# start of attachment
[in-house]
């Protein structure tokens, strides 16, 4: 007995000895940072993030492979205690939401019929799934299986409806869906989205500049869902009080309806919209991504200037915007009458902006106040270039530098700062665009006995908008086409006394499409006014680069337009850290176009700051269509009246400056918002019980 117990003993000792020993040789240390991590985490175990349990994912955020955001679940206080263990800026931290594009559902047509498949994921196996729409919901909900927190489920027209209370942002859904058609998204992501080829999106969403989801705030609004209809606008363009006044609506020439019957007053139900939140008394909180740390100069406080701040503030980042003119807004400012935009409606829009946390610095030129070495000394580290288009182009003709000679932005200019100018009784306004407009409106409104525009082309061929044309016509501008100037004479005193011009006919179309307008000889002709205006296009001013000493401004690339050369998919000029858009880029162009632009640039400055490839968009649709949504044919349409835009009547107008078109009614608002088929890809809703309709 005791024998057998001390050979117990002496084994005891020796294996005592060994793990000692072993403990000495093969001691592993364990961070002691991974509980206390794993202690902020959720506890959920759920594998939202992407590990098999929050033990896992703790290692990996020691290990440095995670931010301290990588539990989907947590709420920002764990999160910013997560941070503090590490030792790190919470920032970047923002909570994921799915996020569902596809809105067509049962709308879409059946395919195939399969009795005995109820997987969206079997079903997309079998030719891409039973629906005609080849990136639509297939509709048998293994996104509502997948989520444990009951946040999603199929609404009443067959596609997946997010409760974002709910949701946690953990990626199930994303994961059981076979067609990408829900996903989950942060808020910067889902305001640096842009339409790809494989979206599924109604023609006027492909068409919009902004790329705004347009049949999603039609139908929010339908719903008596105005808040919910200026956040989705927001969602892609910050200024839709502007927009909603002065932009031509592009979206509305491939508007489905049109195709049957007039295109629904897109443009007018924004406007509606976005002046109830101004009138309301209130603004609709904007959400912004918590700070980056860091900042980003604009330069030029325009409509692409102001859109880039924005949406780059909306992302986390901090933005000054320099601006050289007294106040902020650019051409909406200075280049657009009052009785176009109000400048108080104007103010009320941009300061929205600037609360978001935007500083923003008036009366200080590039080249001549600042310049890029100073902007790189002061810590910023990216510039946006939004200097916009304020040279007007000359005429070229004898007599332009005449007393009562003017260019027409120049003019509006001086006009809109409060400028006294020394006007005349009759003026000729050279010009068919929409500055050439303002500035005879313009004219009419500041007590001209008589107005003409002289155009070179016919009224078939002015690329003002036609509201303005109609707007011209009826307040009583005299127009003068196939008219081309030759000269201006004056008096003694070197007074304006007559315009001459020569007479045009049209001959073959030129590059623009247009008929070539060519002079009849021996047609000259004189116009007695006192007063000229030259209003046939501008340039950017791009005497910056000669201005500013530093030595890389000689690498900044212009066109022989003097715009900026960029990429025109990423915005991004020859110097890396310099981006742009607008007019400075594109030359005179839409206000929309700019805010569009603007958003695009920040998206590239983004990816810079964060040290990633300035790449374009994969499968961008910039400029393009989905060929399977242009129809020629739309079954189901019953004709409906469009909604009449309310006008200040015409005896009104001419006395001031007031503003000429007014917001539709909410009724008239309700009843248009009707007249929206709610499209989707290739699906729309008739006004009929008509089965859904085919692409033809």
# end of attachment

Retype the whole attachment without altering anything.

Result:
[in-house]
């Protein structure tokens, strides 16, 4: 007995000895940072993030492979205690939401019929799934299986409806869906989205500049869902009080309806919209991504200037915007009458902006106040270039530098700062665009006995908008086409006394499409006014680069337009850290176009700051269509009246400056918002019980 117990003993000792020993040789240390991590985490175990349990994912955020955001679940206080263990800026931290594009559902047509498949994921196996729409919901909900927190489920027209209370942002859904058609998204992501080829999106969403989801705030609004209809606008363009006044609506020439019957007053139900939140008394909180740390100069406080701040503030980042003119807004400012935009409606829009946390610095030129070495000394580290288009182009003709000679932005200019100018009784306004407009409106409104525009082309061929044309016509501008100037004479005193011009006919179309307008000889002709205006296009001013000493401004690339050369998919000029858009880029162009632009640039400055490839968009649709949504044919349409835009009547107008078109009614608002088929890809809703309709 005791024998057998001390050979117990002496084994005891020796294996005592060994793990000692072993403990000495093969001691592993364990961070002691991974509980206390794993202690902020959720506890959920759920594998939202992407590990098999929050033990896992703790290692990996020691290990440095995670931010301290990588539990989907947590709420920002764990999160910013997560941070503090590490030792790190919470920032970047923002909570994921799915996020569902596809809105067509049962709308879409059946395919195939399969009795005995109820997987969206079997079903997309079998030719891409039973629906005609080849990136639509297939509709048998293994996104509502997948989520444990009951946040999603199929609404009443067959596609997946997010409760974002709910949701946690953990990626199930994303994961059981076979067609990408829900996903989950942060808020910067889902305001640096842009339409790809494989979206599924109604023609006027492909068409919009902004790329705004347009049949999603039609139908929010339908719903008596105005808040919910200026956040989705927001969602892609910050200024839709502007927009909603002065932009031509592009979206509305491939508007489905049109195709049957007039295109629904897109443009007018924004406007509606976005002046109830101004009138309301209130603004609709904007959400912004918590700070980056860091900042980003604009330069030029325009409509692409102001859109880039924005949406780059909306992302986390901090933005000054320099601006050289007294106040902020650019051409909406200075280049657009009052009785176009109000400048108080104007103010009320941009300061929205600037609360978001935007500083923003008036009366200080590039080249001549600042310049890029100073902007790189002061810590910023990216510039946006939004200097916009304020040279007007000359005429070229004898007599332009005449007393009562003017260019027409120049003019509006001086006009809109409060400028006294020394006007005349009759003026000729050279010009068919929409500055050439303002500035005879313009004219009419500041007590001209008589107005003409002289155009070179016919009224078939002015690329003002036609509201303005109609707007011209009826307040009583005299127009003068196939008219081309030759000269201006004056008096003694070197007074304006007559315009001459020569007479045009049209001959073959030129590059623009247009008929070539060519002079009849021996047609000259004189116009007695006192007063000229030259209003046939501008340039950017791009005497910056000669201005500013530093030595890389000689690498900044212009066109022989003097715009900026960029990429025109990423915005991004020859110097890396310099981006742009607008007019400075594109030359005179839409206000929309700019805010569009603007958003695009920040998206590239983004990816810079964060040290990633300035790449374009994969499968961008910039400029393009989905060929399977242009129809020629739309079954189901019953004709409906469009909604009449309310006008200040015409005896009104001419006395001031007031503003000429007014917001539709909410009724008239309700009843248009009707007249929206709610499209989707290739699906729309008739006004009929008509089965859904085919692409033809």